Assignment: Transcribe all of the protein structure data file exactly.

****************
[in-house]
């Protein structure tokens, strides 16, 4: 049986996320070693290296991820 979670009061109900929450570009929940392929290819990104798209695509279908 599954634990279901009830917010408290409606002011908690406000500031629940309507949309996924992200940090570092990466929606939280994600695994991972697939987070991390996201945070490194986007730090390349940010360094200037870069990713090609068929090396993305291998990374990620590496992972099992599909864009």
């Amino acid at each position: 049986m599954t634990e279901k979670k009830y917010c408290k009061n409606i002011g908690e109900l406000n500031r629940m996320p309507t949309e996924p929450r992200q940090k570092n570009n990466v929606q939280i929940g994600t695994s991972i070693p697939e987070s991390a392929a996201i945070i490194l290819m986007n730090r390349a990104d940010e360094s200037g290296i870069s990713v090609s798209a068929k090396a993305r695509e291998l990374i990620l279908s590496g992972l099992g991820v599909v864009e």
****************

[in-house]
């Protein structure tokens, strides 16, 4: 049986996320070693290296991820 979670009061109900929450570009929940392929290819990104798209695509279908 599954634990279901009830917010408290409606002011908690406000500031629940309507949309996924992200940090570092990466929606939280994600695994991972697939987070991390996201945070490194986007730090390349940010360094200037870069990713090609068929090396993305291998990374990620590496992972099992599909864009």
């Amino acid at each position: 049986m599954t634990e279901k979670k009830y917010c408290k009061n409606i002011g908690e109900l406000n500031r629940m996320p309507t949309e996924p929450r992200q940090k570092n570009n990466v929606q939280i929940g994600t695994s991972i070693p697939e987070s991390a392929a996201i945070i490194l290819m986007n730090r390349a990104d940010e360094s200037g290296i870069s990713v090609s798209a068929k090396a993305r695509e291998l990374i990620l279908s590496g992972l099992g991820v599909v864009e």